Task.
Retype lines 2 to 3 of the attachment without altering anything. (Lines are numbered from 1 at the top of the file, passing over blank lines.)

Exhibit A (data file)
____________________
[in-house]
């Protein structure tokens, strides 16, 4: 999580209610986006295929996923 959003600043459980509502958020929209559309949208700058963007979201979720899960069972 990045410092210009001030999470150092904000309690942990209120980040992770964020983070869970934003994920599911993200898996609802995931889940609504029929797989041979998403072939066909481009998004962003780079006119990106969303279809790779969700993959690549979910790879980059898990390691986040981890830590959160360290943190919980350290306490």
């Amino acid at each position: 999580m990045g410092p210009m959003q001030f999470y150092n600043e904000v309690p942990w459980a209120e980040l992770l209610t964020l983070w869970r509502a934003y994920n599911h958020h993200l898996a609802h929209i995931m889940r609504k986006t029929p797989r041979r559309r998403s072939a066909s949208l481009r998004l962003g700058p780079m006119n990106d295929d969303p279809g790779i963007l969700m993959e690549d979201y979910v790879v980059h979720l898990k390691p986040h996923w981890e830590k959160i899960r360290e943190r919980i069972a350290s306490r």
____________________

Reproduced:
């Protein structure tokens, strides 16, 4: 999580209610986006295929996923 959003600043459980509502958020929209559309949208700058963007979201979720899960069972 990045410092210009001030999470150092904000309690942990209120980040992770964020983070869970934003994920599911993200898996609802995931889940609504029929797989041979998403072939066909481009998004962003780079006119990106969303279809790779969700993959690549979910790879980059898990390691986040981890830590959160360290943190919980350290306490």
């Amino acid at each position: 999580m990045g410092p210009m959003q001030f999470y150092n600043e904000v309690p942990w459980a209120e980040l992770l209610t964020l983070w869970r509502a934003y994920n599911h958020h993200l898996a609802h929209i995931m889940r609504k986006t029929p797989r041979r559309r998403s072939a066909s949208l481009r998004l962003g700058p780079m006119n990106d295929d969303p279809g790779i963007l969700m993959e690549d979201y979910v790879v980059h979720l898990k390691p986040h996923w981890e830590k959160i899960r360290e943190r919980i069972a350290s306490r």